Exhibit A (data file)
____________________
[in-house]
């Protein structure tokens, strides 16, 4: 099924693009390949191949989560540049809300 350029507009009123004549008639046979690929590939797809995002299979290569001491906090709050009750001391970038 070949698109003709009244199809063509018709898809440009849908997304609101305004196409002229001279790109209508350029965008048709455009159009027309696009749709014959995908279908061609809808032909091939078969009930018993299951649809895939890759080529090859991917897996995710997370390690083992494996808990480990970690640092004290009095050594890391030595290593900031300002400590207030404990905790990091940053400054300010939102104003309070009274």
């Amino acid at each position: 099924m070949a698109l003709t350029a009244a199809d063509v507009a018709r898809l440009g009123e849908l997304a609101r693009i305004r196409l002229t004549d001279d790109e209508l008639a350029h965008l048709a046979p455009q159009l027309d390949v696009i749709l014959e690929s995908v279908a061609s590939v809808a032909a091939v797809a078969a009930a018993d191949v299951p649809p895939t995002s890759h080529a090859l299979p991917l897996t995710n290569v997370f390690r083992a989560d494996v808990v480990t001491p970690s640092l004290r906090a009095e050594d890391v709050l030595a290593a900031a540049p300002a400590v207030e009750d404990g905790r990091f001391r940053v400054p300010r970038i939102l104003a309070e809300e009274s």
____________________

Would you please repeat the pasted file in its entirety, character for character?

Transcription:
[in-house]
């Protein structure tokens, strides 16, 4: 099924693009390949191949989560540049809300 350029507009009123004549008639046979690929590939797809995002299979290569001491906090709050009750001391970038 070949698109003709009244199809063509018709898809440009849908997304609101305004196409002229001279790109209508350029965008048709455009159009027309696009749709014959995908279908061609809808032909091939078969009930018993299951649809895939890759080529090859991917897996995710997370390690083992494996808990480990970690640092004290009095050594890391030595290593900031300002400590207030404990905790990091940053400054300010939102104003309070009274």
């Amino acid at each position: 099924m070949a698109l003709t350029a009244a199809d063509v507009a018709r898809l440009g009123e849908l997304a609101r693009i305004r196409l002229t004549d001279d790109e209508l008639a350029h965008l048709a046979p455009q159009l027309d390949v696009i749709l014959e690929s995908v279908a061609s590939v809808a032909a091939v797809a078969a009930a018993d191949v299951p649809p895939t995002s890759h080529a090859l299979p991917l897996t995710n290569v997370f390690r083992a989560d494996v808990v480990t001491p970690s640092l004290r906090a009095e050594d890391v709050l030595a290593a900031a540049p300002a400590v207030e009750d404990g905790r990091f001391r940053v400054p300010r970038i939102l104003a309070e809300e009274s």